St. Louis, Missouri 63110

  • Diabetes Mellitus, Type 2


Obesity is one of the most widespread health problems of today, with more than 61 million adult Americans considered obese. Abdominal obesity (AO), in particular, is associated with an increased chance of cardiac diseases, such as coronary artery disease, and related risk factors, such as high blood pressure and type 2 diabetes mellitus (T2DM). Despite the known association between AO and cardiac disease, the mechanisms responsible for this relationship are still not well understood. Recent obesity studies have indicated that increased delivery of fats to the heart may play a role in heart function impairments. This study will evaluate the impact of AO on the human heart's use of fats for energy and on heart function.

Study summary:

Obesity is defined as having a high amount of excess body fat. Millions of people worldwide meet the criteria for obesity, making it one of the most pressing current health issues. The more body fat a person has, the more susceptible that person is to a number of life threatening diseases, including heart disease, type 2 diabetes, gallstones, certain cancers, and high blood pressure. A variety of factors can lead to obesity. These factors include family history and genetics, physical inactivity, metabolism, hormone imbalance, and environment. Past research suggests that an increased availability of fats in the body leads to increased fat uptake by the heart. The heart only needs a certain amount of fat for energy, which leaves the remaining fat in the heart tissue, possibly impairing proper heart function. However, more information on the mechanisms behind the effects of fats on heart metabolism is needed. This study will evaluate the impact of AO on the human heart's use of fats for energy and on heart function. This study will enroll both overweight and lean participants who will attend 4 to 7 study visits. Visit 1 will consist of various screening tests, including a medical history, physical exam, pregnancy test if applicable, routine blood test, and an echocardiogram (ECHO) performed before and during exercise. Visit 2 will consist of an abdominal fat and insulin sensitivity study. This will entail a magnetic resonance imaging (MRI) test to image the heart and stomach, a dual energy x-ray absorptiometry (DEXA) scan to measure total body fat and muscle content, and an insulin sensitivity test to measure how well the hormone insulin controls blood sugar. The latter test will require multiple blood draws over a 3-hour period. Visits 3 and 4 will occur over a 2-week period. Both visits will consist of an overnight stay at the General Clinical Research Center (GCRC) followed by a day of imaging studies. During Visit 3, participants will first undergo a 4-hour whole body metabolism study, which will include injection of a nonradioactive tracer through previously placed IVs, blood draws, and breathing into a machine for approximately 15 minutes. Participants will then undergo a positron emission tomographic (PET) heart metabolism study, which will also involve tracer injections and blood draws. A resting ECHO test will also be done during the PET study. Participants will be asked for permission to store a sample of their blood for a period of up to 10 years to be used in future research studies on the heart. During Visit 4, participants will undergo repeat tests from the third visit, except the PET study will evaluate the heart's ability to use sugars instead of fats. This will complete the study visits for all lean participants and some overweight participants and will entail 4 weeks of participation. Overweight participants may be asked to attend an additional three study visits during an 8-month weight management program at Washington University School of Medicine. Participants will aim to lose 10% of their body weight over a 6-month period and to maintain that weight loss for another 1- to 2-month stabilization period. At the end of the stabilization period, participants will undergo repeat abdominal fat and insulin sensitivity studies during Visit 5, repeat whole body metabolism and heart metabolism studies during Visit 6, and repeat whole body metabolism and glucose heart metabolism studies during Visit 7.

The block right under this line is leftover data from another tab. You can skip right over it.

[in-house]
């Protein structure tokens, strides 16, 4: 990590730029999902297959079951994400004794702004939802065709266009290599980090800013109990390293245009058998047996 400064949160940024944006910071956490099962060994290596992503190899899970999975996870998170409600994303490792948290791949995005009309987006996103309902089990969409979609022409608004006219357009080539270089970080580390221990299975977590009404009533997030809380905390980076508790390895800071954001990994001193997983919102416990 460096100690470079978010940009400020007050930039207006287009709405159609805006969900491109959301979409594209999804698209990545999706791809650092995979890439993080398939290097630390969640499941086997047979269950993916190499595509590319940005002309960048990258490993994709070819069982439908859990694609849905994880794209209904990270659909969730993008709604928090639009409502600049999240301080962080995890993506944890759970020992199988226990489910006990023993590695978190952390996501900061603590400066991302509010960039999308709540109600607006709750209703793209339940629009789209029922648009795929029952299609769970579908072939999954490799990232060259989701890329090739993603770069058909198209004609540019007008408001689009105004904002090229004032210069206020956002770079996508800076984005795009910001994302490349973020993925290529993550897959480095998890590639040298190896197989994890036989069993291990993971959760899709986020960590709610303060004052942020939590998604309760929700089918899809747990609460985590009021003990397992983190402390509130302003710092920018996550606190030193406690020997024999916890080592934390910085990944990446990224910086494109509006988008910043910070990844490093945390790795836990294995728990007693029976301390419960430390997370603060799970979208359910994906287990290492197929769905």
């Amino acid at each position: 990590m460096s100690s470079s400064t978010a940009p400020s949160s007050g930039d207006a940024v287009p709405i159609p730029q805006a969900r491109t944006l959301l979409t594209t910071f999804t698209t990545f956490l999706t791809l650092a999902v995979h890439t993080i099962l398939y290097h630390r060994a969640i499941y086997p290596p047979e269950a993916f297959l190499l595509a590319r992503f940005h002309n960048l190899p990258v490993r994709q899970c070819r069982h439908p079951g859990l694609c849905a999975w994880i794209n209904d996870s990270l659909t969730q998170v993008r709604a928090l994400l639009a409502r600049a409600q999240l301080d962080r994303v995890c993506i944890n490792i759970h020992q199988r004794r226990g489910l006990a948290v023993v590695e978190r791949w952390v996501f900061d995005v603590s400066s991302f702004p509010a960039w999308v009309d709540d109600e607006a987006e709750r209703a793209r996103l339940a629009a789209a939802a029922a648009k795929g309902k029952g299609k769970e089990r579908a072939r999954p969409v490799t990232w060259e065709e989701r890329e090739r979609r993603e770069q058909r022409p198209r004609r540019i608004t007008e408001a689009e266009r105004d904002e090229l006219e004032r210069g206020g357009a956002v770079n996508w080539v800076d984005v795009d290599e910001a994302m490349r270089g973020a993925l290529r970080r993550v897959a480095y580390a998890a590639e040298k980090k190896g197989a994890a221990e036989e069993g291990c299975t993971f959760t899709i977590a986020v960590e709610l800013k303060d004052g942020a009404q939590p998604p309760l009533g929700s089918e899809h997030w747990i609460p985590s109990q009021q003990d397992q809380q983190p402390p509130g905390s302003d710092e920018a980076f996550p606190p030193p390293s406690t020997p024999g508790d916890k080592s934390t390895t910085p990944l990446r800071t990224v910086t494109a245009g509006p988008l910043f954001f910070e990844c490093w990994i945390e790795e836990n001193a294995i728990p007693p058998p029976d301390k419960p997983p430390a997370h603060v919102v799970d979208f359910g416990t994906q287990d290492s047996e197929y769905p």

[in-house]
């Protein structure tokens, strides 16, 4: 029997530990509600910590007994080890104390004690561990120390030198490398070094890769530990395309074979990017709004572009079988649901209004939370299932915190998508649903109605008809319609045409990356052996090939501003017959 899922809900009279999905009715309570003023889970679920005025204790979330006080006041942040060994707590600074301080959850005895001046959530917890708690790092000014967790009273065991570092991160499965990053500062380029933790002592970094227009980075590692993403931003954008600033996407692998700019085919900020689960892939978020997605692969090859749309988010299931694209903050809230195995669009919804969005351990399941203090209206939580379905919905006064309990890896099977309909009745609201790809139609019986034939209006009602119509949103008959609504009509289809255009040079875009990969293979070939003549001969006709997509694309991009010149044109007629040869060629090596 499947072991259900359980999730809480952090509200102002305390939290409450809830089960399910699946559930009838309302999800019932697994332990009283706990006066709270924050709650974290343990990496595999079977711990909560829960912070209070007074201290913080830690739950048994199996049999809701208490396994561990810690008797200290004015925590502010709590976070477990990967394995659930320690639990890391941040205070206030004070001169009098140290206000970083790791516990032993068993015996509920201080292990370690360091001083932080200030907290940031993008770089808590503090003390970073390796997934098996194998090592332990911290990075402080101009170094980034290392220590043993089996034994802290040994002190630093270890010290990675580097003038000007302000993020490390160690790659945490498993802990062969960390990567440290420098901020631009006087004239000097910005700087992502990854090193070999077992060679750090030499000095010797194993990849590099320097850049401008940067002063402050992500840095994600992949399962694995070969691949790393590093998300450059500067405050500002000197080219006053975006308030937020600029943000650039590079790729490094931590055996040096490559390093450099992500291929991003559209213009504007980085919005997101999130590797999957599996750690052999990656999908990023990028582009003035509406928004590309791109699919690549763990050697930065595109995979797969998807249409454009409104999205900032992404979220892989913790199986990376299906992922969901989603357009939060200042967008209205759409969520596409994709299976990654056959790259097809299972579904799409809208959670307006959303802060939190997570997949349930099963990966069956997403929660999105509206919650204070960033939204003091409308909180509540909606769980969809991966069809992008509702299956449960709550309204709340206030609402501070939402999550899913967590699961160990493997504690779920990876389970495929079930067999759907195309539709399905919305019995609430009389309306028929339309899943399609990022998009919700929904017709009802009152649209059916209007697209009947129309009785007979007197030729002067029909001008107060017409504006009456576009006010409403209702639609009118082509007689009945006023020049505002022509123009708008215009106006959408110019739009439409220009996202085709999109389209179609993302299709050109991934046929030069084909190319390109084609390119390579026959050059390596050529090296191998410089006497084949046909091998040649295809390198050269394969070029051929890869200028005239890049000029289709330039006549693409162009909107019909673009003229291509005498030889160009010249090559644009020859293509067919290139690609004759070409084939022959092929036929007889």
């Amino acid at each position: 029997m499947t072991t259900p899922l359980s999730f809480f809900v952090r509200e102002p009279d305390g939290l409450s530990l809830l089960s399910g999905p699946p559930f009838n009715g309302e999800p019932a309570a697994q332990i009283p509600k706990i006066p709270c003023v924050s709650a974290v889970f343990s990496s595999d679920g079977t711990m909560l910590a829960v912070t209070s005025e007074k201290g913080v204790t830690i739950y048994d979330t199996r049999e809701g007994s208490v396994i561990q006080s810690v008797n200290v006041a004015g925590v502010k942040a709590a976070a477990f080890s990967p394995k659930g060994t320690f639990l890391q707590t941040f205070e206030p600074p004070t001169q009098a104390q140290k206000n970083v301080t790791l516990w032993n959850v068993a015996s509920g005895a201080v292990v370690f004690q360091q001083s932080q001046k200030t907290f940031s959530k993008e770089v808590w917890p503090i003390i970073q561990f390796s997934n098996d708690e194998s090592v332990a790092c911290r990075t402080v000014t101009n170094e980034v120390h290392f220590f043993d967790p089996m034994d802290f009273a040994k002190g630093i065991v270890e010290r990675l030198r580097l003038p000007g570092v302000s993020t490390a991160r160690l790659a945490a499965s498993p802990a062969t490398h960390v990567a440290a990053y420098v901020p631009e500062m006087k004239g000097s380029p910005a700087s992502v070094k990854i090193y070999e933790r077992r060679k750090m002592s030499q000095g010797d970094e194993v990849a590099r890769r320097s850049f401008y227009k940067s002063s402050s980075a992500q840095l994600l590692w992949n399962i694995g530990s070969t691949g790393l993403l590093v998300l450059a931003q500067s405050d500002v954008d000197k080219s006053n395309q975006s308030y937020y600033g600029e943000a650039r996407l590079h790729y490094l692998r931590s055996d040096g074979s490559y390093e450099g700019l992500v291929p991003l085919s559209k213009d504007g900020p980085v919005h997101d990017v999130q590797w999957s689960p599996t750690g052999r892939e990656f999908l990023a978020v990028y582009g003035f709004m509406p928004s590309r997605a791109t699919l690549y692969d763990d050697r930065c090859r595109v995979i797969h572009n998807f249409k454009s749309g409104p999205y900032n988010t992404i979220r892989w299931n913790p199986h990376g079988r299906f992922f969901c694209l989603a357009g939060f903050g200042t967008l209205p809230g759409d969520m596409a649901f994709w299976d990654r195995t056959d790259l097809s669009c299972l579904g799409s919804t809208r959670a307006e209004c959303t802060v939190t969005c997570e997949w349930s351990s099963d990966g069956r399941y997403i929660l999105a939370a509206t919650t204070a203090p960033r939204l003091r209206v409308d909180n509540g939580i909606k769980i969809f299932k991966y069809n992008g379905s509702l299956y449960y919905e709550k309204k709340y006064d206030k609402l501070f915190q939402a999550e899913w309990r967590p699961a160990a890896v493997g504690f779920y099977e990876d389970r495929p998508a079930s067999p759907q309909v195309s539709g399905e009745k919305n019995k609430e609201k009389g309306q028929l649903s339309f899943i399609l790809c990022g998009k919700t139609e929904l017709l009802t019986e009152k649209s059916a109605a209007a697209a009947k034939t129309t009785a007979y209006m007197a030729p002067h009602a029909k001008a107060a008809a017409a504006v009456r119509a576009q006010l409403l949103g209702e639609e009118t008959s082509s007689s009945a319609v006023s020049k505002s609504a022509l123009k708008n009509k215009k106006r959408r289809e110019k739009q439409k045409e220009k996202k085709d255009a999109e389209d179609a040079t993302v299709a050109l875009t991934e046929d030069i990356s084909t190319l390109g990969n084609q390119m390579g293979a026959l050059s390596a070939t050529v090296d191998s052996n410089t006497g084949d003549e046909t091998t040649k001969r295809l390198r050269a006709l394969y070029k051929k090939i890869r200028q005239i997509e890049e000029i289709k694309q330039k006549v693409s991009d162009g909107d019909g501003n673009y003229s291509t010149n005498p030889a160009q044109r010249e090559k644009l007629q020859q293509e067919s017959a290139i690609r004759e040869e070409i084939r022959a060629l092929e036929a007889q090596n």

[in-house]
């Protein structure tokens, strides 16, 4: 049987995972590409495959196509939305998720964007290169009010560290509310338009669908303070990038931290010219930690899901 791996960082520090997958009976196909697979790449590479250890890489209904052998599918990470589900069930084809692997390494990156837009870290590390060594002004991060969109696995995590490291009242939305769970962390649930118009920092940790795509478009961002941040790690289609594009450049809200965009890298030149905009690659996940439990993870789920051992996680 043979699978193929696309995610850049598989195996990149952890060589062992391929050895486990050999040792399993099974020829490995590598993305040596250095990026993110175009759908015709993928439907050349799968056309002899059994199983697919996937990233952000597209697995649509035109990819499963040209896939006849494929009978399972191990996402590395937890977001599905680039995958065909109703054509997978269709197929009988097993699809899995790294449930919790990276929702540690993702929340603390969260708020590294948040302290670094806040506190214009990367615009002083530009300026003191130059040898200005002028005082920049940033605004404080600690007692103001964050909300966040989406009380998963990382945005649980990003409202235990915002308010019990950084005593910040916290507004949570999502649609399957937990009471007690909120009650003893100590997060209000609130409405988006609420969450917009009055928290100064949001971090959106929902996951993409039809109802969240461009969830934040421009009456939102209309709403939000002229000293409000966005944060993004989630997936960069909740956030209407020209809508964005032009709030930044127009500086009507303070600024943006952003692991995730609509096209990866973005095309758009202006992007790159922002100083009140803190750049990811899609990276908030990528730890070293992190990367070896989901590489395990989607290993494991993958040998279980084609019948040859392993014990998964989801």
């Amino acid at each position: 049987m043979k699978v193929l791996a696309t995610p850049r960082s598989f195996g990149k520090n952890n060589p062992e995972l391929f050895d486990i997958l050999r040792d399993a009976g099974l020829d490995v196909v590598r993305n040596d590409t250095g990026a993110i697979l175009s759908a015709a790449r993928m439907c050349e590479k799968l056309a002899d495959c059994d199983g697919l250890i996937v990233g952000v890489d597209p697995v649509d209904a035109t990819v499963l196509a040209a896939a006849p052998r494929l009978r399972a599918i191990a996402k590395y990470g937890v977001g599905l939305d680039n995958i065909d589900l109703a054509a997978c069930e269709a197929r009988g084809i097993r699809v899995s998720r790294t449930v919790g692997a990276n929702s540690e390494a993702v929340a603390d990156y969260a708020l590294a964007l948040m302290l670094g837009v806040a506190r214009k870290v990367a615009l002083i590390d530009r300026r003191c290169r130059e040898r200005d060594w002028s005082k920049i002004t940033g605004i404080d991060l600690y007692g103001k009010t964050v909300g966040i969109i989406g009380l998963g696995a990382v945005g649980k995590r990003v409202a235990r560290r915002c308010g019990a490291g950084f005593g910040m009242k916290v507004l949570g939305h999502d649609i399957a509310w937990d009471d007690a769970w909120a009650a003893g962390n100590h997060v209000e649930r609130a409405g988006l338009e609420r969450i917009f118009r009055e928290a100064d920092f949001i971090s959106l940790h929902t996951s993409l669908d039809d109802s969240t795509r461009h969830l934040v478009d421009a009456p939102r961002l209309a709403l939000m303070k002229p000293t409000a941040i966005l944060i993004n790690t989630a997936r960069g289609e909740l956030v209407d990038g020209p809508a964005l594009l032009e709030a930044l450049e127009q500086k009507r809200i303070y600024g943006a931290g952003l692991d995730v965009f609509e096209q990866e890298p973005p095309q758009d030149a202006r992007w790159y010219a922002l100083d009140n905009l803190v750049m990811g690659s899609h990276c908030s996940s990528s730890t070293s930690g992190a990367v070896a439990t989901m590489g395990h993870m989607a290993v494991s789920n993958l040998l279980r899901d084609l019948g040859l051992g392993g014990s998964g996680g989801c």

Inclusion Criteria: - Class II abdominal obesity body mass index (BMI) between 35 kg/m2 and 39.9 kg/m2; waist circumference of greater than 90 cm in women and greater than 105 cm in men - Diagnosis of type 2 diabetes - Sedentary lifestyle Exclusion Criteria: - History of cardiovascular disease - Regular exerciser - Occupy a strenuously active job - No evidence of inducible myocardial ischemia on resting/stress ECHO - No risk factors of coronary artery disease, heart valve disease, or left ventricular dysfunction - Left ventricular hypertrophy (based on measure in left ventricular mass index) - No evidence of coronary artery disease based on clinical parameters or on rest/stress ECHO



Primary Contact:

Principal Investigator
Robert Gropler, MD
Washington University Medical School

Debi Delano, MSN
Phone: 314-747-3876

Backup Contact:

Kitty Krupp, RN
Phone: 314-747-0183

Location Contact:

St. Louis, Missouri 63110
United States

There is no listed contact information for this specific location.

Site Status: Recruiting

Data Source:

Date Processed: August 03, 2021

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